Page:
Flashcards in 9.5.3 Trigonometric Substitution Involving a Definite Integral: Part Two Deck (9):
Trigonometric Substitution Involving a Definite Integral: Part Two
• When computing a definite integral using substitution, first ignore the limits of integration and treat the integral like an indefinite integral. Convert back to the original variable before evaluating at the endpoints.
• The labeled right triangle serves as a dictionary for making trig substitutions.
- In the previous lecture you used a trigonometric substitution to evaluate the indefinite integral corresponding to this definite integral. Now it is time to express the answer in terms of x.
- Notice that to find θ in terms of x you will need to use an inverse trigonometric function. You can use any of the different inverse trig functions, but inverse sine is used here since it is the most frequently seen.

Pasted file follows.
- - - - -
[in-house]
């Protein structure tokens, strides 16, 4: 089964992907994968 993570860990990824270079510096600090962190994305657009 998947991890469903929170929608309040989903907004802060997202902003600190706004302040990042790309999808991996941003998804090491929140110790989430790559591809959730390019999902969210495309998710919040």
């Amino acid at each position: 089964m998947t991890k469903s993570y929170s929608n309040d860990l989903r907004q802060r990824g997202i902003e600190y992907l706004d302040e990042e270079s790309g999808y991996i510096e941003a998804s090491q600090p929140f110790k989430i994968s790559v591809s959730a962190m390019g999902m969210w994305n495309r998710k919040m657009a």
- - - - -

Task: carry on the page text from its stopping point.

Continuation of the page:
- Now that you have found the solution of the indefinite integral, you are ready to evaluate the definite integral at the limits of integration.
- After much algebra, the evaluation of the definite integral is complete.
Evaluate ∫1 0 x/√4x−x^2dx
Evaluate ∫√3 1 dx/x√x^2+3.
1/√3 ln √2−1 / b2−√3
Evaluate ∫ 4 2 √x^2−4 / x dx
Evaluate ∫0 −1 dx/(5−4x−x^2)^3/2
Evaluate ∫ 5 4 1/x^2√25−x^2 dx.
Evaluate ∫1 2/3 √9x^2−4/x dx.